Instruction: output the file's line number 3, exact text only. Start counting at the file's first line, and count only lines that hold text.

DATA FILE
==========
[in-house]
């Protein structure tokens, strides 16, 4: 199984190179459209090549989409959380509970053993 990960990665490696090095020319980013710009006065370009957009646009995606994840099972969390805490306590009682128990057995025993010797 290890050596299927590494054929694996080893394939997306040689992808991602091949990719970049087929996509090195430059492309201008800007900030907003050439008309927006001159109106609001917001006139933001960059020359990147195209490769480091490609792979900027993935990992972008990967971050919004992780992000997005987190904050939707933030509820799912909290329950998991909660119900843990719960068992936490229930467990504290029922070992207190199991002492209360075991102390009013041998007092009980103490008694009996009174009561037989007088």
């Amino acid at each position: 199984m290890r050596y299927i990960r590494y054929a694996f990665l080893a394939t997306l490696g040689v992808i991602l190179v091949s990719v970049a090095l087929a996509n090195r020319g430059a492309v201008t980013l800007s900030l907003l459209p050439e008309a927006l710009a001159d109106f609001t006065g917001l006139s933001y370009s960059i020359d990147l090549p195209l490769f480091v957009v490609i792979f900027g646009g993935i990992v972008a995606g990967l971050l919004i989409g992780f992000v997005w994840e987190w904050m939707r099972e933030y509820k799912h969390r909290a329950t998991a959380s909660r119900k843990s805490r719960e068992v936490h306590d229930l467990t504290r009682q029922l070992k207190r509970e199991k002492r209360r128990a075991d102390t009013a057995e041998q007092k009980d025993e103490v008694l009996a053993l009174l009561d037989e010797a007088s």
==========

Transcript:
């Amino acid at each position: 199984m290890r050596y299927i990960r590494y054929a694996f990665l080893a394939t997306l490696g040689v992808i991602l190179v091949s990719v970049a090095l087929a996509n090195r020319g430059a492309v201008t980013l800007s900030l907003l459209p050439e008309a927006l710009a001159d109106f609001t006065g917001l006139s933001y370009s960059i020359d990147l090549p195209l490769f480091v957009v490609i792979f900027g646009g993935i990992v972008a995606g990967l971050l919004i989409g992780f992000v997005w994840e987190w904050m939707r099972e933030y509820k799912h969390r909290a329950t998991a959380s909660r119900k843990s805490r719960e068992v936490h306590d229930l467990t504290r009682q029922l070992k207190r509970e199991k002492r209360r128990a075991d102390t009013a057995e041998q007092k009980d025993e103490v008694l009996a053993l009174l009561d037989e010797a007088s």